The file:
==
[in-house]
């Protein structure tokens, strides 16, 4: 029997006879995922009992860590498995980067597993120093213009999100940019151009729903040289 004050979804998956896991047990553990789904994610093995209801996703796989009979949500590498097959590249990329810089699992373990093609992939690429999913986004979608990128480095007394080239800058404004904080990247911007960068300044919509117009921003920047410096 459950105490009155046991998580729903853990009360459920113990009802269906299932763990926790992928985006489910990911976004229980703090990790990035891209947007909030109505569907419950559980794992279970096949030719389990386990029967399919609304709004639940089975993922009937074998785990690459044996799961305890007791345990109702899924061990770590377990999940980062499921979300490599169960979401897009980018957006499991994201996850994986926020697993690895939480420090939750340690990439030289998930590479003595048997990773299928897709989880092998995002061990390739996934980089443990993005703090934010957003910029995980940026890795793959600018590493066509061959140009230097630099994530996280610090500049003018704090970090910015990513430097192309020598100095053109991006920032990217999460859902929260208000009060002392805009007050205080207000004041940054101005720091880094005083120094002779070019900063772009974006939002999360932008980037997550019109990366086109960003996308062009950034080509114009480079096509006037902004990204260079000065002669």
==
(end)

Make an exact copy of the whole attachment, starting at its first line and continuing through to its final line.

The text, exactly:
[in-house]
């Protein structure tokens, strides 16, 4: 029997006879995922009992860590498995980067597993120093213009999100940019151009729903040289 004050979804998956896991047990553990789904994610093995209801996703796989009979949500590498097959590249990329810089699992373990093609992939690429999913986004979608990128480095007394080239800058404004904080990247911007960068300044919509117009921003920047410096 459950105490009155046991998580729903853990009360459920113990009802269906299932763990926790992928985006489910990911976004229980703090990790990035891209947007909030109505569907419950559980794992279970096949030719389990386990029967399919609304709004639940089975993922009937074998785990690459044996799961305890007791345990109702899924061990770590377990999940980062499921979300490599169960979401897009980018957006499991994201996850994986926020697993690895939480420090939750340690990439030289998930590479003595048997990773299928897709989880092998995002061990390739996934980089443990993005703090934010957003910029995980940026890795793959600018590493066509061959140009230097630099994530996280610090500049003018704090970090910015990513430097192309020598100095053109991006920032990217999460859902929260208000009060002392805009007050205080207000004041940054101005720091880094005083120094002779070019900063772009974006939002999360932008980037997550019109990366086109960003996308062009950034080509114009480079096509006037902004990204260079000065002669």